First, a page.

The 20-year journey of Irish pop group Boyzone that brings them to Dubai Thursday night
In November 1994, Irish boy band Boyzone introduced themselves to the world with Love Me for a Reason, a cover of The Osmonds’ track released 20 years previously.
The five-man group, put together by future X Factor judge Louis Walsh as a Gaelic alternative to Take That, went on to dominate the UK charts for the remainder of the decade – tallying 10 top 10 singles plus six number ones including Words, No Matter What and You Needed Me.
But as the millennium approached and inter-band tensions escalated, the quintet parted ways. Ronan Keating went on to have a successful solo career with hits like When You Say Nothing at All, again managed by Walsh until the duo fell out over his musical direction.
Keith Duffy moved towards acting, joining soap opera Coronation Street, meanwhile Mikey Graham retreated into family life. Stephen Gately had a brief solo career before also moving into acting, starring in the West End show Joseph and the Amazing Technicolor Dreamcoat, while Shane Lynch indulged in his passion for motorsport and became a regular on reality TV shows like Cirque de Celebrite.
The band finally settled their differences and reunited in 2008 – with fans flocking to arenas across the UK and Ireland to hear the old classics. Tragedy struck the following year though, as Gately died while on holiday from an undiagnosed heart condition.
Despite being rocked to their core, Boyzone have continued as a four-piece – releasing the record Brother in 2010 in tribute to their bandmate and last year bringing out their fifth studio album BZ20.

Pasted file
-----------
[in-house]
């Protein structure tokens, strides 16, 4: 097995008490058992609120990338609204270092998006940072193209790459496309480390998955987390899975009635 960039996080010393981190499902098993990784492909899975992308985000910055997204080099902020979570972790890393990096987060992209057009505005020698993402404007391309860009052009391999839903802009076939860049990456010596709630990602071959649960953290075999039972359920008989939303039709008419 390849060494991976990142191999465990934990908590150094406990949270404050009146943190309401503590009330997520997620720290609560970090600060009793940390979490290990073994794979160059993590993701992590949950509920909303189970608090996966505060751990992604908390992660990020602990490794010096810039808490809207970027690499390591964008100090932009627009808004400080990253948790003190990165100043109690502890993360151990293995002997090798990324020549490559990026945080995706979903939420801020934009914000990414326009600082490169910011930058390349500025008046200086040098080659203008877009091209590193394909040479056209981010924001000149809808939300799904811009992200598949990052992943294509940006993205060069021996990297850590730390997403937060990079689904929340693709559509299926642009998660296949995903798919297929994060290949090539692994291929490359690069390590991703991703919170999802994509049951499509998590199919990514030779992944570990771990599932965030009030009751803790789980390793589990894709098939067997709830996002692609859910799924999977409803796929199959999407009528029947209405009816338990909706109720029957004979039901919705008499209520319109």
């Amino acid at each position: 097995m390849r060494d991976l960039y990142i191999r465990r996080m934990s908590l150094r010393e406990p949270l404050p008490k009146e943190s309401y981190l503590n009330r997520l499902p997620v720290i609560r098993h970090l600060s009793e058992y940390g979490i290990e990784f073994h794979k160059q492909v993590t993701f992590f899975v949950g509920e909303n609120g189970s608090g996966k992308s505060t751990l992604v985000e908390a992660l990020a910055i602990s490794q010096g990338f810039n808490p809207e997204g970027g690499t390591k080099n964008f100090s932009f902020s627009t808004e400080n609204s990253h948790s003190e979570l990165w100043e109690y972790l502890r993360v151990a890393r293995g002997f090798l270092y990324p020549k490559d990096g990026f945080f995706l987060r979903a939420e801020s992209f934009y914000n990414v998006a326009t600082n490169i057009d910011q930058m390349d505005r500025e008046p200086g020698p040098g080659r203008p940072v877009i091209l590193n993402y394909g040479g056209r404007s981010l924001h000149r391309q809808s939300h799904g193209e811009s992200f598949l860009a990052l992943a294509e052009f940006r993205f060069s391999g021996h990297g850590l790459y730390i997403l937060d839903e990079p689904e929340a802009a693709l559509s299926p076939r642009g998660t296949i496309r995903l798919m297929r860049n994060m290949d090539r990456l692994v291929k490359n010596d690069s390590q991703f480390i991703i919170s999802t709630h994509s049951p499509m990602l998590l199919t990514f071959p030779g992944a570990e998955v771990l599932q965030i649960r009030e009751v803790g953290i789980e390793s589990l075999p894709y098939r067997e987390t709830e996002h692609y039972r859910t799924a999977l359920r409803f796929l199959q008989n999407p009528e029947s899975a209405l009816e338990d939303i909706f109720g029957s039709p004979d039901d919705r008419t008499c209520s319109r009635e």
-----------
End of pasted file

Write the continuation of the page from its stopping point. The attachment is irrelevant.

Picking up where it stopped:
As the pop veterans prepare to play Dubai, City Times spoke with Shane.
What were your expectations when you first joined Boyzone?
I expected the world. I didn’t for one minute doubt the success of Boyzone – and I have to give credit to Louis Walsh, because he promised us the sun, the moon and the stars and that’s what he delivered.
Was there any naïveté in that entirely optimistic outlook?
If it didn’t work out, we could’ve looked back and said we definitely were naïve, but certainly not with the success that happened.
When did you first realise Boyzone were a big deal?
We thought we were big from the beginning – and it was a big deal when we got our first magazine cover. It was called In Dublin, and they literally only sold it in Dublin, but we thought we’d hit the big time. It just continued from there.
How has it been continuing as a four-piece after the passing of Stephen?
It’s definitely not an easy thing to do, moving forward without someone who was such a big asset to our group – and someone who we loved dearly. But I think as time went on we realised we’d prefer to be together and we understand each other’s loss equally. And the more time we spend together, the more time we can celebrate Stephen. When we’re on stage we can talk about him with the fans. That’s a big part of our show.
When Boyzone reunited in 2008, did you find people’s reaction to the band had changed at all?
There’s a lot of love out there for Boyzone. I have no idea why that is, but we constantly get the TV shows that other bands can’t get and constantly sell out the arenas that other bands can’t sell out. It’s just one of those things, and maybe our break was a great part of that.
How do you keep fit?
I had a full-body medical the other day after five years, and I’m fitter now than I was five years ago. I’m very happy to say that! I made a conscious effort to change my lifestyle, and it paid off. I eat sensibly and I do my 20 minutes of training a day. But you know that you can’t avoid eating junk when you’re on the road.
Have Boyzone made any attempt to appeal to a younger audience in 2014?
We’re just doing the music we like to do. If anyone likes that music, be it a teenager or older, that’s absolutely fine with us. We’re not trying to appeal to anyone or grab any particular market. We are who we are, and 20 years later I think that’s quite apparent. We’ll just continue in that way.